"He said to Jesus, Remember me when thou comest in thy kingdom. And he [Jesus] said to him, Indeed I say to thee this day, thou shalt be with me in Paradise."—LUKE 23:42,43.—Diaglott.
Those who consider salvation to be an escape from everlasting torture to a paradise of pleasure, and dependent only on accidental circumstances of favor, see in this narrative the doctrine of election exemplified—Jesus, being pleased by the consoling words of the one thief, elected him to heaven, and equally elected that the other should roast to all eternity, unpitied, unrelieved. Truly if God has made salvation such a lottery, such a chance thing, those who believe it to be such, should have little to say against church lotteries, and less against worldly ones.
Jesus had just been condemned, and was now being executed on the charge of treason to Caesar's government, in saying that He was a king; though he had told them that his kingdom was "not of this world." There upon the cross above his head was the inscription of his charged crime, written in three languages: "THIS IS THE KING OF THE JEWS." All knew of his claims and derided him, except one of the thieves crucified with him. Doubtless he had heard of Jesus and of his wonderful character, and said in his heart: This is truly a strange and wonderful man; who can know that there is no foundation to his claims? He certainly lives close to God; I will speak to him in sympathy; it can do no harm. Then he rebuked his companion, mentioning the innocence of Jesus, and, turning to Jesus, the conversation noted above took place.
We cannot suppose that this thief had any correct or definite idea of Jesus—nothing more than a mere feeling that he was about to die, and a straw of hope was better than nothing. To give him credit for more would be to place him in faith ahead of all Apostles and followers of Jesus, who at this time had left him and fled, and who three days after said: "We [had] trusted that it had been he which should have redeemed Israel."
We can have no doubt as to the import of his petition; he meant that whenever Jesus reached his kingdom power he desired favor. Now, note Jesus' answer. He does not say that he has no kingdom, but, on the contrary, by his response he indicates that the thief's request was proper. The word translated "verily," or "indeed," is the Greek word "amen," and signifies "so be it," as you have asked: "I say to thee this day [this dark day, when it seems as though I am an impostor and about to die as a felon], thou shalt be with me in Paradise."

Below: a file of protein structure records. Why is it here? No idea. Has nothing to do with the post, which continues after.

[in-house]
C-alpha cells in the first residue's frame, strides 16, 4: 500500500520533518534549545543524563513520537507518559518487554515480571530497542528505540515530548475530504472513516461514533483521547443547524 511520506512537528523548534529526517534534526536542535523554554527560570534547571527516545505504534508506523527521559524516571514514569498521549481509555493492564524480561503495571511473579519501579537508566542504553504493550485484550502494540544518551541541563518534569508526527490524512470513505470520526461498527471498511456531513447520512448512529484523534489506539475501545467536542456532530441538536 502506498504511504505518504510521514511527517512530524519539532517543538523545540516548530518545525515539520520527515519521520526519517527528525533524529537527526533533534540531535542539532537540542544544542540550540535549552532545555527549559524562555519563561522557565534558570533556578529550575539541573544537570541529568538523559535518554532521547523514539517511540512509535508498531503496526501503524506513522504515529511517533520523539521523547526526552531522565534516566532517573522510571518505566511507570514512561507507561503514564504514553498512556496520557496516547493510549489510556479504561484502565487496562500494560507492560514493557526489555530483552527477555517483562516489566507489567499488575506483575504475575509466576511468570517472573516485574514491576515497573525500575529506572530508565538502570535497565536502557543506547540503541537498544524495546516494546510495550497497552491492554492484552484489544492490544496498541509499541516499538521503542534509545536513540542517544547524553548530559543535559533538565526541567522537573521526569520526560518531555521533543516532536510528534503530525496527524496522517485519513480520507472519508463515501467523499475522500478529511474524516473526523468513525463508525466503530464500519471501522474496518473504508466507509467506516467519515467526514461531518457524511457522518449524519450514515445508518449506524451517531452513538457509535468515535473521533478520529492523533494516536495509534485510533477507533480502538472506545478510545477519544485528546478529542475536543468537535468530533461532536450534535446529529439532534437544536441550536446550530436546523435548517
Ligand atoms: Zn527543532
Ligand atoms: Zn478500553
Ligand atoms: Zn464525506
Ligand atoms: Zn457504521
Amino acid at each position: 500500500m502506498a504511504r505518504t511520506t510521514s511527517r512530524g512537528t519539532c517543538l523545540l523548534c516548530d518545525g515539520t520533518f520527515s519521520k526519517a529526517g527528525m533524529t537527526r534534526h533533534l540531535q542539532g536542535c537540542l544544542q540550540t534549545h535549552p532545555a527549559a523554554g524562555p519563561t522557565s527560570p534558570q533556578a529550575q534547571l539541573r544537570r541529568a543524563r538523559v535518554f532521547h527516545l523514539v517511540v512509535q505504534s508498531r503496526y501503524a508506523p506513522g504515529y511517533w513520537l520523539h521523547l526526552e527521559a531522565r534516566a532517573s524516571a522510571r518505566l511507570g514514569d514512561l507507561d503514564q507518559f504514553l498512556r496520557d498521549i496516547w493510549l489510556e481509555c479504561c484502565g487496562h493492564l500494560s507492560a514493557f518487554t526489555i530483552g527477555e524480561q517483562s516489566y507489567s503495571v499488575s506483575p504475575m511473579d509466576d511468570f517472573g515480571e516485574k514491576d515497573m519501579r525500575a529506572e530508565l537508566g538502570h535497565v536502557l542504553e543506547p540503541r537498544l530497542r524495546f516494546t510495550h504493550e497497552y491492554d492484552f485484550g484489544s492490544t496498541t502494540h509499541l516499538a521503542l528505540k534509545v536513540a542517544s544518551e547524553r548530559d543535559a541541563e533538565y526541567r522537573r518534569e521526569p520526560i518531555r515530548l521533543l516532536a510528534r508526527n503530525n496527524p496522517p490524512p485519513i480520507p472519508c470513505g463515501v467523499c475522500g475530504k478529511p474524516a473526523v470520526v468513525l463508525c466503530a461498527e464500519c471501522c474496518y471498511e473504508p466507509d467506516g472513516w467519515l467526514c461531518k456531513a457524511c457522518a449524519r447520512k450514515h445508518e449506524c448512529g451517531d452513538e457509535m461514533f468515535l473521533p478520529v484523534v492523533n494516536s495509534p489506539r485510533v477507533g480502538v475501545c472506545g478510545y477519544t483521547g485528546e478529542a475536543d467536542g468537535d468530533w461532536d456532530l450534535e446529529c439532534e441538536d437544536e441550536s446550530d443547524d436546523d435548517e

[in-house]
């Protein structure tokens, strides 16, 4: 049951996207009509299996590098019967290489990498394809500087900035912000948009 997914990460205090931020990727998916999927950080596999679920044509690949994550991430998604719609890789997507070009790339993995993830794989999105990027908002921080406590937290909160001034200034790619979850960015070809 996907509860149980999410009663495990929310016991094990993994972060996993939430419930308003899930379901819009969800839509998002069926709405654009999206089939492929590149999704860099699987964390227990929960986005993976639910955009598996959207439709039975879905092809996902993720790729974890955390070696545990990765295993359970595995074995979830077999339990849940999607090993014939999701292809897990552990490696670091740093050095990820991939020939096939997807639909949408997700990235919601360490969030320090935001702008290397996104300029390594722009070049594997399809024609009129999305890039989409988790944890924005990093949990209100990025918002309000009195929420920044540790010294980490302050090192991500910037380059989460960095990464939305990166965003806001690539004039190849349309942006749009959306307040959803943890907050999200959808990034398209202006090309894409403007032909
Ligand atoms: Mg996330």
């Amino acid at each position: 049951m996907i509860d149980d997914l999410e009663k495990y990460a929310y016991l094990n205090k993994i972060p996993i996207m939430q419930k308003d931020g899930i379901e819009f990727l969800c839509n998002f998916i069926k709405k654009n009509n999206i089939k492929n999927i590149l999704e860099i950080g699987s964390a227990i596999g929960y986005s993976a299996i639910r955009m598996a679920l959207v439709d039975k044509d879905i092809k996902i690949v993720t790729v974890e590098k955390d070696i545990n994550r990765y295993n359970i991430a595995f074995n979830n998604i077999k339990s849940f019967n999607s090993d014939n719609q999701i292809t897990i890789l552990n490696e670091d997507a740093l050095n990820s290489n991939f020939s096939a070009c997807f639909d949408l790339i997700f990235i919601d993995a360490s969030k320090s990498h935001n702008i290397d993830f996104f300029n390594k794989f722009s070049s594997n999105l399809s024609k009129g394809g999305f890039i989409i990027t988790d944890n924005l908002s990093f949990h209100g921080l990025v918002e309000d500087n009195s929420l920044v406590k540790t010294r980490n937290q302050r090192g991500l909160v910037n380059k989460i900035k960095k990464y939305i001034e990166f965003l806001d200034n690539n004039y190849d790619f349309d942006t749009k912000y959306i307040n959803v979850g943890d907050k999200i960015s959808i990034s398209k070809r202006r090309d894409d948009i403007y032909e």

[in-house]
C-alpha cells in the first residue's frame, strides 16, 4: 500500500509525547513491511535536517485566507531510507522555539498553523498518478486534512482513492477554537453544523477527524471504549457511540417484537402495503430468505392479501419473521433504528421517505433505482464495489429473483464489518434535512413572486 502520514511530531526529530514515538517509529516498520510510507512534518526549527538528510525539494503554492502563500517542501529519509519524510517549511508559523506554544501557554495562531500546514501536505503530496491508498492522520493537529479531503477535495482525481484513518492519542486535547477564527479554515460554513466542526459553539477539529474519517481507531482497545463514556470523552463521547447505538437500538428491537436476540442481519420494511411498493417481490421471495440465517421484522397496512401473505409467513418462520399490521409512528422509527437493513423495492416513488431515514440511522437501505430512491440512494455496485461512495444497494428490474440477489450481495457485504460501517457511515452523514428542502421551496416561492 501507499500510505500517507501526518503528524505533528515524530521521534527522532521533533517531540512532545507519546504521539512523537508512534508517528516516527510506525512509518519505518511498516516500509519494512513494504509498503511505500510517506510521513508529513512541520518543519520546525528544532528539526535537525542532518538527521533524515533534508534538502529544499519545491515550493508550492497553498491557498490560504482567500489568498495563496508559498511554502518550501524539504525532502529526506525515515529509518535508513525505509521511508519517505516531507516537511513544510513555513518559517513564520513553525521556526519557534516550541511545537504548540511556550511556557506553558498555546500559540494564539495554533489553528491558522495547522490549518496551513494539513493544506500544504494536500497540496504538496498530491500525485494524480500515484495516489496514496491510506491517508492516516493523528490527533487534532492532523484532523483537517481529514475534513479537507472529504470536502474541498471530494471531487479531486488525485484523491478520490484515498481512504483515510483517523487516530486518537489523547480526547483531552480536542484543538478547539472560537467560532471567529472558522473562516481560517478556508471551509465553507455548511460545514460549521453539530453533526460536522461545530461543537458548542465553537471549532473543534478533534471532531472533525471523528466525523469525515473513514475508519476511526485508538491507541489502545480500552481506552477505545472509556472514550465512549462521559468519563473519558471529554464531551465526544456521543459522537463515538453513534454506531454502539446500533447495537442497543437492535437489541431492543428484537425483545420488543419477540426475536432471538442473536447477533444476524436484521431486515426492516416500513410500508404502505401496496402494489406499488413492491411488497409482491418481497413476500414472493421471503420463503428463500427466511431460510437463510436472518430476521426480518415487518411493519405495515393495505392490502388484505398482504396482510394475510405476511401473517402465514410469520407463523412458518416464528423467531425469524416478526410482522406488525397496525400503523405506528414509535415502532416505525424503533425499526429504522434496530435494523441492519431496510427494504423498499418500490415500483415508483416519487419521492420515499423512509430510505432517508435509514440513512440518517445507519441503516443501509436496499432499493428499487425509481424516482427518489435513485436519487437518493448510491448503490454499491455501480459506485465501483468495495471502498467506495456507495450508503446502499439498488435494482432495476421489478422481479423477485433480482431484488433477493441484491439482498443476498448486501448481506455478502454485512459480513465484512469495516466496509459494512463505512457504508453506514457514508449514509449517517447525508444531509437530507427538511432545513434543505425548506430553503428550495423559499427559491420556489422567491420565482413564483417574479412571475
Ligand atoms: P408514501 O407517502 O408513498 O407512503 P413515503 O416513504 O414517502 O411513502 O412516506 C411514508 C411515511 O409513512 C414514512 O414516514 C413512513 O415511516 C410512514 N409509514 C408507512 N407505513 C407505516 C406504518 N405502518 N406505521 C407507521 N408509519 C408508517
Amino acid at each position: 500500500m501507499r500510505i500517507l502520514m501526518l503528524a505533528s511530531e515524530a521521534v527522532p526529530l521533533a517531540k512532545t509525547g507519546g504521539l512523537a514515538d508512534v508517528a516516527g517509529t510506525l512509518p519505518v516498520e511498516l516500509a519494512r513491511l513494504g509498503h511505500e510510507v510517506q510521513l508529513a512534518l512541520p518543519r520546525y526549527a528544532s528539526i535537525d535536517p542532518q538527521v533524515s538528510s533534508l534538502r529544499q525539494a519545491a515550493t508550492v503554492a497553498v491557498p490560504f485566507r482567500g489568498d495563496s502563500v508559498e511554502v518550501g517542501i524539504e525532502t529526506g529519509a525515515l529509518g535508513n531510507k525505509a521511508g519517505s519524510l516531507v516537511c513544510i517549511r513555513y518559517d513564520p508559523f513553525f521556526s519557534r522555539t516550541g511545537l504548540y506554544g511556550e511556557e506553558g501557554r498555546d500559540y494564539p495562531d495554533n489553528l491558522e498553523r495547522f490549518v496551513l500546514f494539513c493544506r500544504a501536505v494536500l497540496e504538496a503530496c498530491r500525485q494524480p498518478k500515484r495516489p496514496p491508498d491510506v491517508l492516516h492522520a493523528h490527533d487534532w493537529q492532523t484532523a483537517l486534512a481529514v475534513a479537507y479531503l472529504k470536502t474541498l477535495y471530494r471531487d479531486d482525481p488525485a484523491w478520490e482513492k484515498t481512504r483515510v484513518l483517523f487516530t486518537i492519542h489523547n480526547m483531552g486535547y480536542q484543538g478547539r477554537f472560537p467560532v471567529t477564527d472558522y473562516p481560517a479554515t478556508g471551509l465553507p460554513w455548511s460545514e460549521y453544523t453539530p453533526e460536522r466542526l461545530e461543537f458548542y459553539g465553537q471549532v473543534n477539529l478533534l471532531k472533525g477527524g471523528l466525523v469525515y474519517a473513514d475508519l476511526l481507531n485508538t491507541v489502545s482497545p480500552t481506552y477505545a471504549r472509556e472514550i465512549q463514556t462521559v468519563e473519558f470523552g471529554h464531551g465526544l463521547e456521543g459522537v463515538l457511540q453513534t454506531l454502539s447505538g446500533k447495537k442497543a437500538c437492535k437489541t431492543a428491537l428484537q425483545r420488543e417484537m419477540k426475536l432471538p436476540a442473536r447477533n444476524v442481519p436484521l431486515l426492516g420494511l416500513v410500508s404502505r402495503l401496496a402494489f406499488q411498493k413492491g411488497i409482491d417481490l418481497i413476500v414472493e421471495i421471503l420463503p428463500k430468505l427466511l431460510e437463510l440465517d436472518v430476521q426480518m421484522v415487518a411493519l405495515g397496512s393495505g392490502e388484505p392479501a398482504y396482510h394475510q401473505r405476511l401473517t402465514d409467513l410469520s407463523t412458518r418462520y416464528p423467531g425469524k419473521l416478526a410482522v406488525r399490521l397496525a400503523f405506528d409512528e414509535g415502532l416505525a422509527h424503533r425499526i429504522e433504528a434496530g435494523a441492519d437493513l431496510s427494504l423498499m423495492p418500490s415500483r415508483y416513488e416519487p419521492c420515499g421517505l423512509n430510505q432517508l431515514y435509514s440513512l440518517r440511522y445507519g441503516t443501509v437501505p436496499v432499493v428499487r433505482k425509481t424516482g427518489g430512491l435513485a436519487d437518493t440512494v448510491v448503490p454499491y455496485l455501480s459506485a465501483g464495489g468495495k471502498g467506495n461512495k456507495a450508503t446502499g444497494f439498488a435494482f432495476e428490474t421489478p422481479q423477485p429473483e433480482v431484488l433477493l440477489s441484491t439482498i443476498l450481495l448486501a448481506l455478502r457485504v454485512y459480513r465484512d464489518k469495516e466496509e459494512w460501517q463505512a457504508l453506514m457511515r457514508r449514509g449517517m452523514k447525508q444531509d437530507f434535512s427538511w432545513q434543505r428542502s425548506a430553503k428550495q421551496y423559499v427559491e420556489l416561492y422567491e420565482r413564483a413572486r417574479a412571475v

Now, the substance of this is, that when the Lord has established his kingdom, the thief will be remembered and be in Paradise. Notice that we have changed the comma from before to after to-day. This makes it perfectly clear and reasonable. Jesus might have told the thief more if he had chosen. He might have told him that the reason he should be privileged to come to Paradise was because he was paying his ransom then and there—dying for his sins. He might have told him further, that he was dying for and ransoming also the other thief, as well as the whole gaping and deriding multitude before him; as well as the millions yet unborn and millions then entombed. We know this, because we know that "Jesus Christ, by the grace of God, tasted death for every man," and that as in Adam, or on his account, all die, even so in Christ, or on his account, shall all be made alive and be privileged to come back to that Edenic condition forfeited by the first man's sin, redeemed for men by Christ's righteous sacrifice.
As already shown, the garden of Eden was but an illustration of the perfect and beautiful earth when fully released from the curse. The word Paradise is of Arabic origin, not Greek—it signifies a garden. The Septuagint renders Gen. 2:8 thus: "God planted a paradise in Eden." When Jesus has established his kingdom, bound evil, etc., this earth will become a paradise, and the two thieves and all that are in their graves shall come into it. And by becoming obedient to its laws they may live forever in it. We doubt not, however, that the kind words spoken in that dark hour to the Lord of glory, will no more lose a suitable reward than the gift of a cup of cold water, or other small kindnesses done to those whom this King is "not ashamed to call his brethren."
But have we the right to change the comma? Certainly, the punctuation of the Bible is not inspired. The writers of the Bible used no punctuation. It was invented about four hundred years ago. It is merely a modern convenience, and should be so used as to bring out sense and harmony with all other Scriptures. This harmony and sense is obtained only by the punctuation we have given above. To read it as usually punctuated, it would teach that Jesus and the thief went away somewhere that day, which is contrary to the following scriptures, which read carefully: Luke 24:46; John 20:17; John 3:13. In the latter text note that the words, "which is in heaven," are an interpolation as shown by the oldest MSS.